Family disputes, though complicated, are not uncharted territory where those mired in them must navigate blindly. Advice on the subject is abundant. Ultimately whether a dispute is resolved depends on the intentions of those involved: do you strive for harmony, or do you deliberately cause division? For us as Christians, there should be no choice except resolving disputes, as per the path laid out by the Bible.
However, folks in my maternal family shun this path and walk their own. Circa 1998, Son 2 emailed my mom, asking for her understanding as his wife wanted him to “cut off” ties with her. Why? No explanation was offered. Just that DIL 2 didn’t want them to be on the close terms they previously were. Like a modern-day Adam, he too blindly followed his Eve.
Mom was devastated. But having been taught to forgive, she believed it was just DIL 2’s immaturity, which she’d outgrow with time. She could not have envisioned then, the depths of the deceit that was brewing. To avoid making things difficult for her brother, or anyone else in the family, she deleted that mail and didn’t mention it to anyone for many years. Big mistake.
Meanwhile, Son 2 with his wife and twins visited Mumbai twice, once when the kids were toddlers and once when they were about seven. The second visit occurred a year after my grandfather’s death in 2004. Despite the unkindness DIL 2 had shown my grandparents when they’d stayed at her house, on both those visits, they behaved as though nothing was wrong. Mom too, overlooked their faults and treated them with love. They shared their time among all the family in Mumbai. They stayed under our roof, availed of mom’s fabulous cooking and generous hospitality, used our car and driver to run errands and shopping trips, and laughed and celebrated as though we were one big, happy family.
It was only after we relocated to Abu Dhabi in 2006 and my grandmother reluctantly went to live with her sons, that mom first told us about that email. The traumatic events of the past year, along with organising an international move took a toll on her health. Through her suffering, she realised she could no longer stress out and keep silent on matters of such gravity.
For my part, I was shocked when I first found out. I couldn’t understand how a woman, especially a Christian coming from a family of counsellors could make such a demand of her husband. And I couldn’t believe that this beloved uncle who had been such a vibrant part of my upbringing actually agreed to it.
What had any of us done wrong? Had we hurt them or offended them in any way? As you can see, the Bible’s way forward in such a situation is through communication, first privately, then with witnesses and then the church. So how could they directly jump to cutting us off without going through any of these steps? And further, if they were serious about cutting off ties, why then come and stay in our house? Twice?
Over the years, my parents have repeatedly written not only to mom’s siblings and their spouses, but also their extended families, especially the counsellors of Family A, trying to facilitate communication and share the reason they cut off ties. Only to be met with silence. Shouldn’t counsellors of the church know better? None of us has intentionally hurt any of them. Nevertheless, in the interest of keeping the family together, my parents, my sister and myself, have all repeatedly apologised if we have hurt them in any way. Still nothing.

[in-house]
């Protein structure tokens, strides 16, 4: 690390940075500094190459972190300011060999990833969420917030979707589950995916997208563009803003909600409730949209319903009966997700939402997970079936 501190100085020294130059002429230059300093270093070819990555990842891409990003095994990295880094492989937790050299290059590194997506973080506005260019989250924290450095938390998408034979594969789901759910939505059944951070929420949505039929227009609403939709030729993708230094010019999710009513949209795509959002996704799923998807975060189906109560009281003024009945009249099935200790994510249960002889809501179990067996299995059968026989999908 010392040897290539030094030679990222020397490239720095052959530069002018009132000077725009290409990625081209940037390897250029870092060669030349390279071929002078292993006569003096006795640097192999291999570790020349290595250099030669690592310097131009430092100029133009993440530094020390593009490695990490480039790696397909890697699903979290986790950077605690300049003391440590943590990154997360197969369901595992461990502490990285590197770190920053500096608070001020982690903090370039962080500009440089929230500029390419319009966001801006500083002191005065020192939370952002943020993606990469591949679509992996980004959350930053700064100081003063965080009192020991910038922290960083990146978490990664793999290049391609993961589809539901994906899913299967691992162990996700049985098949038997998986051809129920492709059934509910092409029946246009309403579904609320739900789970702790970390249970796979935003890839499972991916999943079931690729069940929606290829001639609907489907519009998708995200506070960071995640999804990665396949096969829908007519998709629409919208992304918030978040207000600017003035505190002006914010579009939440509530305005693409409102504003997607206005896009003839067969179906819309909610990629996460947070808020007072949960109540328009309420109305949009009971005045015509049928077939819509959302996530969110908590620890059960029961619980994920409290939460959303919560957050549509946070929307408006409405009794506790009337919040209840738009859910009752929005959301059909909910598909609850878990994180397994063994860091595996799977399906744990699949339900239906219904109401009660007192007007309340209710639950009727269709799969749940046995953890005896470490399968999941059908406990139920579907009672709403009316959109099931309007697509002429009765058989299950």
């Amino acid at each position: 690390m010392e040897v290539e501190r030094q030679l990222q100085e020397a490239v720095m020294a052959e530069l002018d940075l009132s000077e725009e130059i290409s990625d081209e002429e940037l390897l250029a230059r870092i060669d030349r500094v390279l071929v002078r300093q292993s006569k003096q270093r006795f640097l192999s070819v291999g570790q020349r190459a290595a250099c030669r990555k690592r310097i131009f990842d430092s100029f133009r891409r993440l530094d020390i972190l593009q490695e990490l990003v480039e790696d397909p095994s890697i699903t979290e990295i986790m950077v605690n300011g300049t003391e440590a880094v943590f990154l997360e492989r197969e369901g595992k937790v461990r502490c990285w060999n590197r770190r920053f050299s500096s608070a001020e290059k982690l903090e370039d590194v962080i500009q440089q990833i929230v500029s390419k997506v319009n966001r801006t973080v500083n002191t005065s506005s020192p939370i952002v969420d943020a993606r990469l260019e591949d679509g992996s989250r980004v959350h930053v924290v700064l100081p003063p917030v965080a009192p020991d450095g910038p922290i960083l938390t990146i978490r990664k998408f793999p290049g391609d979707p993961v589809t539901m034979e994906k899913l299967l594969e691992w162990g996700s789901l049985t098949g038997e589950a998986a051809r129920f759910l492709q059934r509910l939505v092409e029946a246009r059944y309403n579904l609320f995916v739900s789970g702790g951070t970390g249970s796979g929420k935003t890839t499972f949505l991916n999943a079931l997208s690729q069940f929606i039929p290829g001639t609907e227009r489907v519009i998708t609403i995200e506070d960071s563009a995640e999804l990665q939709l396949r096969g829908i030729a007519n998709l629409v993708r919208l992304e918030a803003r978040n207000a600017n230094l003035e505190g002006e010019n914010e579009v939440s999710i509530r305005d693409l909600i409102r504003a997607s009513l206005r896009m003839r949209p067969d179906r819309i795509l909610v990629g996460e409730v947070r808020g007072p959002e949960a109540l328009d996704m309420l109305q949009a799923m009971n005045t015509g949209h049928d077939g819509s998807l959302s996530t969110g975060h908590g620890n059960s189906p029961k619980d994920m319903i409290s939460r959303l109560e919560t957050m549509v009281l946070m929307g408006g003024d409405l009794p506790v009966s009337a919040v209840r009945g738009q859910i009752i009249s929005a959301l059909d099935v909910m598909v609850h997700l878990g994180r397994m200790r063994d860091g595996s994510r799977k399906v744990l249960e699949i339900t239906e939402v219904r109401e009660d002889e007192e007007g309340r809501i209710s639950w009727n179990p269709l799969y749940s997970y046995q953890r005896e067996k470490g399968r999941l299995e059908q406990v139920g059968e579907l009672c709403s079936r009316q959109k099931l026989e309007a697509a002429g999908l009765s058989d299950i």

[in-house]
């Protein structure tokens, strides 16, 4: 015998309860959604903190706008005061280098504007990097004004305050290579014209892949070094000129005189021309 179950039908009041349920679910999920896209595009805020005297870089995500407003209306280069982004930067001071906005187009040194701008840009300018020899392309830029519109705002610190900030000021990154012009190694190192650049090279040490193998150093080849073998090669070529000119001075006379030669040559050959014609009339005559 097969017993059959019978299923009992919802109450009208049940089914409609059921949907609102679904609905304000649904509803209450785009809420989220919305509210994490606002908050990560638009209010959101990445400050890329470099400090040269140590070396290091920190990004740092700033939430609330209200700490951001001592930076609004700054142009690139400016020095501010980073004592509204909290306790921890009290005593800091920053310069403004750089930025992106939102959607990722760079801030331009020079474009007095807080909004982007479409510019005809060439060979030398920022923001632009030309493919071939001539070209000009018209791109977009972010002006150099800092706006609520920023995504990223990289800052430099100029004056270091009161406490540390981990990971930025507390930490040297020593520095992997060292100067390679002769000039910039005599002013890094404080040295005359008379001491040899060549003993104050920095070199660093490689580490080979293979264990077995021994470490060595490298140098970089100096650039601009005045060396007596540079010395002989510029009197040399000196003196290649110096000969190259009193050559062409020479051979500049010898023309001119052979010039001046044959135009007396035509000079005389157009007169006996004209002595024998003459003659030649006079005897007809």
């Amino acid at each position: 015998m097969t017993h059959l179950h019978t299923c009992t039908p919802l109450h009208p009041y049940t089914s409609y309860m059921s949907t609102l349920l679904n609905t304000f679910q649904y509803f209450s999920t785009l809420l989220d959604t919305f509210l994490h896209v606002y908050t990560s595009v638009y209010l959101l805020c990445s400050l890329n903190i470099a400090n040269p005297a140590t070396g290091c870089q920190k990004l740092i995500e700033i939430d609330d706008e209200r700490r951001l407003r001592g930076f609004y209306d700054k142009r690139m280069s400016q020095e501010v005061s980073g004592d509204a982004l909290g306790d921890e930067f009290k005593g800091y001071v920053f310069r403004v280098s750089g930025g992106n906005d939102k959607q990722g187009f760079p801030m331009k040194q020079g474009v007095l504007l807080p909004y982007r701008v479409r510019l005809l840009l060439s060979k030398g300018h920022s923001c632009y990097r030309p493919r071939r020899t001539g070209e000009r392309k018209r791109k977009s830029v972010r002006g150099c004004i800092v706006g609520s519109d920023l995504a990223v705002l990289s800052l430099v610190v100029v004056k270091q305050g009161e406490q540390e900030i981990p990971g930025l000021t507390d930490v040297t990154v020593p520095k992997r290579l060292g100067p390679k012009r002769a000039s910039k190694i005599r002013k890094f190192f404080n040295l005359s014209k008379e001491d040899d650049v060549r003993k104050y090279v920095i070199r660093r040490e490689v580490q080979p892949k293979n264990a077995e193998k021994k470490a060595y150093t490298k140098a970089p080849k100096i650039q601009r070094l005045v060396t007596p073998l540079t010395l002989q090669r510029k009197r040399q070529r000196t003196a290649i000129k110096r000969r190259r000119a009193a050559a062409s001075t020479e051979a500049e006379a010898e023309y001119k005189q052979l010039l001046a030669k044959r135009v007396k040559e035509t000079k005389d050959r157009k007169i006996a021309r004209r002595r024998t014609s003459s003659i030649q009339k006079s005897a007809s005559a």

Now, if they don’t want to remain in contact, my family can handle it. We don’t condone it, but we can bear it. However, my old grandmother Mercy can’t. Which mother could bear to see her children this way? I certainly couldn’t. She still sheds bitter tears over the lack of unity among her children. It is the single greatest cause of her constant illnesses. So our question now is, can’t they communicate just for the sake of her well-being and happiness, to make sure she’s looked after with dignity and compassion? Shockingly, the answer is still no.
So the picture that emerges is that this cutting off doesn’t have anything to do with anything any one of us did or didn’t do. It boils down to basic, unbridled greed. Both DILs 1 and 2 and their families were carried away by the American lifestyle and the influx of dollars brought in by Sons 1 and 2. Knowing well that my parents are people of strong principles, that they can’t be bought, the first step in this saga of exploitation was to eliminate them. We were used when we were convenient and discarded when we were not.
On realising this, Son 1, being devoted to all his family members, fought against it to the end of his life. Son 2 prizes his peace of mind above everything else and so goes along with his wife’s diktats. His money is used to lavish her parents and sisters with gifts and such. Now there’s nothing wrong with that in itself. Nor do we expect any material consideration from them for ourselves; we’re happy with what we can honestly afford. But when this care is showed only to one set of parents and comes at the expense of an old lady who is financially dependant on her children, then it is wrong on every level. Then it is no longer just a family matter, but the grave issue of elder abuse.